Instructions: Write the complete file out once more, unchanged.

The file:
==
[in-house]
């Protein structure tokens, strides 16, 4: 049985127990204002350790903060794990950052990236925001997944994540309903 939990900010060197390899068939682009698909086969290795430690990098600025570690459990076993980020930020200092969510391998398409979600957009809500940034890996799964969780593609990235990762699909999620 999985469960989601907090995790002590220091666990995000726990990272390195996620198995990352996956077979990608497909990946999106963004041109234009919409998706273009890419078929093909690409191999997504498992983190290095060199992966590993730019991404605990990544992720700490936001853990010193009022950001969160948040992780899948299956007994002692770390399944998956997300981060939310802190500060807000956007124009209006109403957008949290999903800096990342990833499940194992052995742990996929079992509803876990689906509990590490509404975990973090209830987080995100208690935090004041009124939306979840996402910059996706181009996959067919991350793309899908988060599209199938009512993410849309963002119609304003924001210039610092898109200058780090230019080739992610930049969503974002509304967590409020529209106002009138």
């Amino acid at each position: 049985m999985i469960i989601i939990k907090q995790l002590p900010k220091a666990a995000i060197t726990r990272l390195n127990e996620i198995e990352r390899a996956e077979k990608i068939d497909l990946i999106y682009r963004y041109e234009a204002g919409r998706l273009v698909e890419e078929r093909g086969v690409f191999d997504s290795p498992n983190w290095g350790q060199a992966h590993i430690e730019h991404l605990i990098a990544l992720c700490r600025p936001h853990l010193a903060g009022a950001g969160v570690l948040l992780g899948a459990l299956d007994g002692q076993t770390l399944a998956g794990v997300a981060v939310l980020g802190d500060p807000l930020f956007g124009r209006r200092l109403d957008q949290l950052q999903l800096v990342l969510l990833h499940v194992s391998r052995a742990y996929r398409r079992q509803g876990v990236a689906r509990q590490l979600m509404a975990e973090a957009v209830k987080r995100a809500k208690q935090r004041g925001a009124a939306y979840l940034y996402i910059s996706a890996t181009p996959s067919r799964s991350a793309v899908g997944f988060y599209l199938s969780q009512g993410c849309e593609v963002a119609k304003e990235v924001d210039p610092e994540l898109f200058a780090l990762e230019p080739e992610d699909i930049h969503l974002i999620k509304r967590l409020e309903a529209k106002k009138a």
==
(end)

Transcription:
[in-house]
């Protein structure tokens, strides 16, 4: 049985127990204002350790903060794990950052990236925001997944994540309903 939990900010060197390899068939682009698909086969290795430690990098600025570690459990076993980020930020200092969510391998398409979600957009809500940034890996799964969780593609990235990762699909999620 999985469960989601907090995790002590220091666990995000726990990272390195996620198995990352996956077979990608497909990946999106963004041109234009919409998706273009890419078929093909690409191999997504498992983190290095060199992966590993730019991404605990990544992720700490936001853990010193009022950001969160948040992780899948299956007994002692770390399944998956997300981060939310802190500060807000956007124009209006109403957008949290999903800096990342990833499940194992052995742990996929079992509803876990689906509990590490509404975990973090209830987080995100208690935090004041009124939306979840996402910059996706181009996959067919991350793309899908988060599209199938009512993410849309963002119609304003924001210039610092898109200058780090230019080739992610930049969503974002509304967590409020529209106002009138």
């Amino acid at each position: 049985m999985i469960i989601i939990k907090q995790l002590p900010k220091a666990a995000i060197t726990r990272l390195n127990e996620i198995e990352r390899a996956e077979k990608i068939d497909l990946i999106y682009r963004y041109e234009a204002g919409r998706l273009v698909e890419e078929r093909g086969v690409f191999d997504s290795p498992n983190w290095g350790q060199a992966h590993i430690e730019h991404l605990i990098a990544l992720c700490r600025p936001h853990l010193a903060g009022a950001g969160v570690l948040l992780g899948a459990l299956d007994g002692q076993t770390l399944a998956g794990v997300a981060v939310l980020g802190d500060p807000l930020f956007g124009r209006r200092l109403d957008q949290l950052q999903l800096v990342l969510l990833h499940v194992s391998r052995a742990y996929r398409r079992q509803g876990v990236a689906r509990q590490l979600m509404a975990e973090a957009v209830k987080r995100a809500k208690q935090r004041g925001a009124a939306y979840l940034y996402i910059s996706a890996t181009p996959s067919r799964s991350a793309v899908g997944f988060y599209l199938s969780q009512g993410c849309e593609v963002a119609k304003e990235v924001d210039p610092e994540l898109f200058a780090l990762e230019p080739e992610d699909i930049h969503l974002i999620k509304r967590l409020e309903a529209k106002k009138a």